BioMed Research International

BioMed Research International / 2016 / Article

Research Article | Open Access

Volume 2016 |Article ID 5318176 | 6 pages | https://doi.org/10.1155/2016/5318176

In Vitro Growth Inhibitory Activities of Natural Products from Irciniid Sponges against Cancer Cells: A Comparative Study

Academic Editor: Michael Greenwood
Received21 May 2016
Accepted18 Jul 2016
Published11 Aug 2016

Abstract

Marine sponges of the Irciniidae family contain both bioactive furanosesterterpene tetronic acids (FTAs) and prenylated hydroquinones (PHQs). Both classes of compounds are known for their anti-inflammatory, antioxidant, and antimicrobial properties and known to display growth inhibitory effects against various human tumor cell lines. However, the different experimental conditions of the reported in vitro bioassays, carried out on different cancer cell lines within separate studies, prevent realistic actual discrimination between the two classes of compounds from being carried out in terms of growth inhibitory effects. In the present work, a chemical investigation of irciniid sponges from Tunisian coasts led to the purification of three known FTAs and three known PHQs. The in vitro growth inhibitory properties of the six purified compounds have been evaluated in the same experiment in a panel of five human and one murine cancer cell lines displaying various levels of sensitivity to proapoptotic stimuli. Surprisingly, FTAs and PHQs elicited distinct profiles of growth inhibitory-responses, differing by one to two orders of magnitude in favor of the PHQs in all cell lines. The obtained comparative results are discussed in the light of a better selection of drug candidates from natural sources.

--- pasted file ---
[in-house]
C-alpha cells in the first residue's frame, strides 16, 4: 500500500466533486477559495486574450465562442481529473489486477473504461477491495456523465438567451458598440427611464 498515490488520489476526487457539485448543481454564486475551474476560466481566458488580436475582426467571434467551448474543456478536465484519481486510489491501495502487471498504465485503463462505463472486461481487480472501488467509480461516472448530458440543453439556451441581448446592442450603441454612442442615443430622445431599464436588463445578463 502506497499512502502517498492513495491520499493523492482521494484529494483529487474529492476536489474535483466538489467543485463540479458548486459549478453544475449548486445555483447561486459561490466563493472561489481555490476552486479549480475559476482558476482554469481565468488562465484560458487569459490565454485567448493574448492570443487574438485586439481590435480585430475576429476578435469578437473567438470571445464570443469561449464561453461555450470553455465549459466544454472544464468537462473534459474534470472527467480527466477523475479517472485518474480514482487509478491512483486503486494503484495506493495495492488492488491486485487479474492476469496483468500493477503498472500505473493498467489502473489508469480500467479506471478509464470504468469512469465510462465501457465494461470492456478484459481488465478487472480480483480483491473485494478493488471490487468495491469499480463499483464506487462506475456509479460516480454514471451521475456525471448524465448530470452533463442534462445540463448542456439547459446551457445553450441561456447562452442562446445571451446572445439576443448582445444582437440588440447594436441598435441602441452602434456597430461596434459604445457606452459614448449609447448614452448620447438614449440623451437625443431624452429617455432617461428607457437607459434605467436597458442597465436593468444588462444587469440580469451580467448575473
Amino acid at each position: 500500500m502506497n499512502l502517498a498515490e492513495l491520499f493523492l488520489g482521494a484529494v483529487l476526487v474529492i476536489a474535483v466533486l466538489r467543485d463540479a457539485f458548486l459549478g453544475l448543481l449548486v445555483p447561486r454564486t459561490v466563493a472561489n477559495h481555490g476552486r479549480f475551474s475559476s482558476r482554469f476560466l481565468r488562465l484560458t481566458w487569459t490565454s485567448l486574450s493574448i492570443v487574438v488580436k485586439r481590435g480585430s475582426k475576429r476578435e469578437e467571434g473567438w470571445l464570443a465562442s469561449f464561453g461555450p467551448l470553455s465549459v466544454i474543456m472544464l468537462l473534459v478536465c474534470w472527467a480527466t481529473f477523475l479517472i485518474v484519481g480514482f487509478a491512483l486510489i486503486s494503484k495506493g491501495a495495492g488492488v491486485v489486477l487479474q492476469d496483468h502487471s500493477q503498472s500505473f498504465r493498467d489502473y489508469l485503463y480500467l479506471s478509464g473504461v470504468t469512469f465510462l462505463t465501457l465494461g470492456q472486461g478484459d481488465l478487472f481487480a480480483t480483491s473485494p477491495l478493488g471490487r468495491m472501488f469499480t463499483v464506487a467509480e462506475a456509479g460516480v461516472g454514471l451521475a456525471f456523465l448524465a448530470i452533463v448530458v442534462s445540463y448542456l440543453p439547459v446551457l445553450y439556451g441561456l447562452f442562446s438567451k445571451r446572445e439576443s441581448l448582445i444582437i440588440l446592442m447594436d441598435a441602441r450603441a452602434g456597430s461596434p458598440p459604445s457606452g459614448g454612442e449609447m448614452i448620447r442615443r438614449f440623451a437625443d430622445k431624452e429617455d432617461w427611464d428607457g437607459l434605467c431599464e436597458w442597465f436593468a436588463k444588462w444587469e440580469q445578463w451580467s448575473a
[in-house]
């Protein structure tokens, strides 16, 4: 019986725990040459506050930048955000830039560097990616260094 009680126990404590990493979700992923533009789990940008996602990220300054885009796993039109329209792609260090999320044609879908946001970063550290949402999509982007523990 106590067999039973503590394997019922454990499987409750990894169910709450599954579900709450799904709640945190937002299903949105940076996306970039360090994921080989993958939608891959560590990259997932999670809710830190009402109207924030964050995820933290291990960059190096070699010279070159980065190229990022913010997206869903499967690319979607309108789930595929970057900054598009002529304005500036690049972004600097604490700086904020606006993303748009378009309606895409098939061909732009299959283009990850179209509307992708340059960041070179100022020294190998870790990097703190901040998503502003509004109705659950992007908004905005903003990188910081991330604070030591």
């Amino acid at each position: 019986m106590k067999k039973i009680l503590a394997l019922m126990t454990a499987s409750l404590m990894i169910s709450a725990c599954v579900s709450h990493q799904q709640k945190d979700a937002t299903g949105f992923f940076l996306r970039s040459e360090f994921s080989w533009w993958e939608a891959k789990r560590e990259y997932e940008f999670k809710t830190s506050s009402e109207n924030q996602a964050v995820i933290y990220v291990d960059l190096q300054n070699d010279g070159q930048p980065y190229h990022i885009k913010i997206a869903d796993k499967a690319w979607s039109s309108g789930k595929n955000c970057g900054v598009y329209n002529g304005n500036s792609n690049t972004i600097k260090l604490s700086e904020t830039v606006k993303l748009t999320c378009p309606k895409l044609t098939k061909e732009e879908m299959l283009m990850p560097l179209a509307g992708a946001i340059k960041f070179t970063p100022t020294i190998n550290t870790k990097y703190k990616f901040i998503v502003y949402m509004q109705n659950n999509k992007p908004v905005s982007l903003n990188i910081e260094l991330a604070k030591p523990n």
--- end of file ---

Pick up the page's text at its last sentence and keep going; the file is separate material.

1. Introduction